What they’re saying about Jeter’s Gold Glove

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I haven’t seen an award decision that had such uniformity of negative opinion about it since Jethro Tull beat Metallica for Best Heavy Metal Performance Grammy in 1988. Or maybe it was Taste of Honey beating Elvis Costello for Best New Artist in 1978.  To be honest, we should probably rename the Gold Glove the Fielding Grammy Award:

  • Moshe Mandel, TYU: “Jeter’s selection, on the other hand, is a travesty. He was likely one of the 2 or 3 worst shortstops in the AL this season. The metrics, scouts, and most fans agree that he is mediocre at best, and atrocious at worst. He won because of his reputation as a hitter, which is incredibly silly but quite unsurprising. As a Yankee fan, I wish we could just forget it ever happened.”
  • David Brown, Big League Stew: “The worst shortstop in the league won a Gold Glove at the most important defensive position on the field. How does this happen?”
  • Rob Neyer: “Nobody who really follows baseball believes that Jeter is an outstanding defensive player. The Yankees, who see him every day, don’t believe that. The writers who cover the Yankees every day don’t believe that. Frankly, I’m not sure the managers and the coaches who actually voted for Jeter believe that.”
  • Matthew Leach, MLB.com: “Gold Gloves are like Supreme Court appointments: They’re hard to get, but once you have them, they’re for life.”
  • John Harper, New York Daily News: “If you watched the ALCS even casually it wasn’t hard to see that Derek Jeter looked closer to 46 than 36 compared to Elvis Andrus as a shortstop . . . it’s obvious he didn’t deserve the Gold Glove he was awarded Tuesday.” [note: if even the tabloids aren’t drinking the Jeter Kool Aid anymore, no one is].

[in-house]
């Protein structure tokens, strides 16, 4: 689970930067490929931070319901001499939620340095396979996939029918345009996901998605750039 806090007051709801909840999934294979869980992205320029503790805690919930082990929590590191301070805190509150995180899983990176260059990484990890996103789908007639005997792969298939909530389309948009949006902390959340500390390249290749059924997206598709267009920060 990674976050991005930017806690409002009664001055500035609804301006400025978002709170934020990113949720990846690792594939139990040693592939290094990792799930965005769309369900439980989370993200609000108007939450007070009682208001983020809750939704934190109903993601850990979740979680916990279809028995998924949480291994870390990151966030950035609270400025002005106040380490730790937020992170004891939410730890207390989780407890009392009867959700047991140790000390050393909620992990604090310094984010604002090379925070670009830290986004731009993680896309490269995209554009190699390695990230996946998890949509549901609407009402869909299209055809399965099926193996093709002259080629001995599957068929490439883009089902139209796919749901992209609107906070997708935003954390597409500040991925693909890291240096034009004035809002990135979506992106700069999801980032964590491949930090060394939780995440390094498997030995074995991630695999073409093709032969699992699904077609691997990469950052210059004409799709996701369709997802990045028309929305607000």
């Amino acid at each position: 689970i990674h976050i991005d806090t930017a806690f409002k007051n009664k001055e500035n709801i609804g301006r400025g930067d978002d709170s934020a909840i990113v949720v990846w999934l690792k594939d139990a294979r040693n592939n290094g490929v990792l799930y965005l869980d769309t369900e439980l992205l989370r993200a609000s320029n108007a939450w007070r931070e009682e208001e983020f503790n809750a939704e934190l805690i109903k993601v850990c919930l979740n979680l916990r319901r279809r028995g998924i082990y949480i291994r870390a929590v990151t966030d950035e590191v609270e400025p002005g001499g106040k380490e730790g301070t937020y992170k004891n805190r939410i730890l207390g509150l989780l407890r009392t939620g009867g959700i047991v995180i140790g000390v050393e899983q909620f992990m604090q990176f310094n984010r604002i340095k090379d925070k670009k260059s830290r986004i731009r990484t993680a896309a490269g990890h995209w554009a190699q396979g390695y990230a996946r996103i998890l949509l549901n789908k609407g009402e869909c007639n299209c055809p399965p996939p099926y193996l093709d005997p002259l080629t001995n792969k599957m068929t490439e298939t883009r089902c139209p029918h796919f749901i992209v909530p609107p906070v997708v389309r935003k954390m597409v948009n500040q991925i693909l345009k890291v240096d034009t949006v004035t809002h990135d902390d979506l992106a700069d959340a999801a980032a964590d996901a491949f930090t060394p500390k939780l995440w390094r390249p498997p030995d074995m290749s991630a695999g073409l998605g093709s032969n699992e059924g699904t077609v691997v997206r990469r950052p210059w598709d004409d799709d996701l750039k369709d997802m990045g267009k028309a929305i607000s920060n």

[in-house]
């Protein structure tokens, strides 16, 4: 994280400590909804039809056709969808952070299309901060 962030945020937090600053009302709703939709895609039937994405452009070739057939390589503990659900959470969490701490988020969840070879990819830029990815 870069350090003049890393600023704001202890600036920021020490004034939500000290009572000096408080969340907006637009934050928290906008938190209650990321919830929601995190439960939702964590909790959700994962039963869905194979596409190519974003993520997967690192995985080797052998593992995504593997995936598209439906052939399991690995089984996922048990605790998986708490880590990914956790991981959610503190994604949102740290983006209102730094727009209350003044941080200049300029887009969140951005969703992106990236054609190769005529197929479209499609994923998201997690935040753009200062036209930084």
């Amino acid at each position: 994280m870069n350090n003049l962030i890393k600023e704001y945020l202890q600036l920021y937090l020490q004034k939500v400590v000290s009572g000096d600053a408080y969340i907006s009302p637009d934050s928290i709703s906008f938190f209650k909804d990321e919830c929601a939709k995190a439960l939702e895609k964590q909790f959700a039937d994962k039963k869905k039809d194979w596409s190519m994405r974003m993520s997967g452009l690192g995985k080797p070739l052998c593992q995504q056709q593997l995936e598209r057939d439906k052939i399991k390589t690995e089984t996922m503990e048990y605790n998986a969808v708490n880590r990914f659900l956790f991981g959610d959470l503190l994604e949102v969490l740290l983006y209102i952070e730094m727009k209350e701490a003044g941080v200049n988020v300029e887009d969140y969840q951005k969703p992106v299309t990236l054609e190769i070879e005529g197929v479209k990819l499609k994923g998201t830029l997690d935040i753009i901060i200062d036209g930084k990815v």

• Grant at McCovey Chronicles: “The Gold Gloves are ridiculous. They’re the subjective opinions of people who would rather use astrology charts than defensive stats to judge players they watched for seven to 18 games this year.” [note: that doesn’t stop Grant from wishing hard for Andres Torres to win the GG today. Such is the nature of this maddening but never-to-be-gone award. I think it’s because the name is so great].

Me? I’m still reeling. Say what you want about the BBWAA, but at least the guys who vote on those awards usually defend their choices and have some arguably rational basis for them. The players and coaches who gave Jeter his fifth — fifth! — Gold Glove won’t and can’t do the same. They don’t watch Jeter play every day because they’re busy with their own games. The people who do watch him play every day — Yankees beat writers and fans — almost all agree that he didn’t deserve the award.

Just remember that the next time an ex-ballplayer or manager gets a job as a cable network talking head based on his alleged expertise.

And That Happened: Monday’s Scores and Highlights

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Here are the scores. Here are the highlights:

Twins 14, Orioles 7: Baltimore jumped out to a 5-0 lead and led 6-2 after four but then the Twins started bashing. Actually, it wasn’t so much bashing as the ten runs they scored between the fifth and sixth innings all came without the benefit of a homer. Max Kepler and Miguel Sano did homer at other times in the game, however. Kepler drove in four. Sano and Eduardo Escobar each knocked in three. Minnesota even scored on a balk. This game had a bit of everything. Adam Jones hit a homer. It was his 125th dinger at Camden Yards, giving him the all-time lead in that park. The old record holder: Rafael Palmeiro.

Yankees 4, Royals 2: Brett Gardner, Didi Gregorius and Chris Carter all went deep as the Yankees beat Jason Vargas. Vargas had a 1.01 ERA through his first seven starts. In his last two he’s allowed nine runs on 11 hits in ten innings. Both of those games have come against the Yankees, though, so maybe it’s more them having his number than him turning into a pumpkin.